Every Night Since 1928 The Last Post Plays
25 April 2015
As dawn broke in New Zealand on the centenary of Anzac Day a contingent of twenty New Zealand Defence Force (NZDF) personnel took part in a joint Anzac Last Post ceremony at the Menin Gate memorial in Ieper, Belgium.
The ceremony on the eve of Anzac Day is the 29,928th time the Last Post has been played at the Menin Gate since the First World War. At 8pm every night the traffic through the Menin Gate is halted and buglers from the Last Post Association play the Last Post. This ceremony has been performed since 1928, with the exception of the period from 1940 to 1944 when the town was under German occupation during the World War Two.
In true Anzac spirit an NZDF tri-Service Catafalque Guard conducted their formal duties with the Australian Defence Force (ADF) Federal Guard and a waiata was performed by the NZDF Maori Cultural Group. Each representing their respective Defence Forces was the New Zealand Chief of Navy Rear Admiral Jack Steer, who recited the Ode of Remembrance, and Rear Admiral Allan du Toit from the ADF. New Zealand Minister of Defence the Hon. Gerry Brownlee also laid a wreath on behalf of New Zealand alongside Australian Minister of Foreign Affairs the Hon. Julie Bishop.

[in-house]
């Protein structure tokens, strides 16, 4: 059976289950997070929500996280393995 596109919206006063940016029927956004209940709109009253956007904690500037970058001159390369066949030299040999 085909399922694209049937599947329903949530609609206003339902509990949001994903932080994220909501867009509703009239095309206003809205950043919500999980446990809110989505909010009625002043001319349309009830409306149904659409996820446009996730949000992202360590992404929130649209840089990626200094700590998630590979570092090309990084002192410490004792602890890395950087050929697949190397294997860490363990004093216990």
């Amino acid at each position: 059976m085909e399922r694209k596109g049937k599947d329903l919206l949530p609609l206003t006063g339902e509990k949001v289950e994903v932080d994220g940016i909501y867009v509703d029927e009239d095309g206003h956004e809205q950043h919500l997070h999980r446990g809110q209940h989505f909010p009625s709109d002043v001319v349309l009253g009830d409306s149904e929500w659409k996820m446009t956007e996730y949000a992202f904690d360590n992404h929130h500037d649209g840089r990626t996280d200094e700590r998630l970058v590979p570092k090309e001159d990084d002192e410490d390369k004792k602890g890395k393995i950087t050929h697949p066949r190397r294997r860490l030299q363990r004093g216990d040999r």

The Anzac ceremony at Menin Gate is an example of how well respected and remembered New Zealand and Australian servicemen are on the Western Front with hundreds of Belgium locals attending the ceremony.
It is this continued support and recognition from local communities for our past and present servicemen that the NZDF contingent have acknowledged over the past week during their commemorations at every New Zealand battlefield and memorial to the missing on the Western Front.
The names of over 2,000 New Zealand troops who died in Ypres on the Western Front and who have no known grave are recorded on memorials in cemeteries near the sites of the battles where they fell. They are among the 55,000 British Empire Forces who have no known grave.
“The courage, comradeship and commitment shown by New Zealand servicemen on the Western Front remain the foundation of the Defence Force today. It's also fitting that we share this moment with our Australian counterparts at such an important time in history,” says Chief of Navy Rear Admiral Jack Steer.
Belgium and France are significant in First World War commemorations due to the number of Anzac lives lost on the Western Front. Over 12,000 New Zealand soldiers are buried and memorialised in Commonwealth War Graves cemeteries in Belgium and France, which the contingent have visited over the past week.
Photos of the Menin Gate ceremony are available in Dropbox
For more information please contact Defence Public Affairs on 021 487 980
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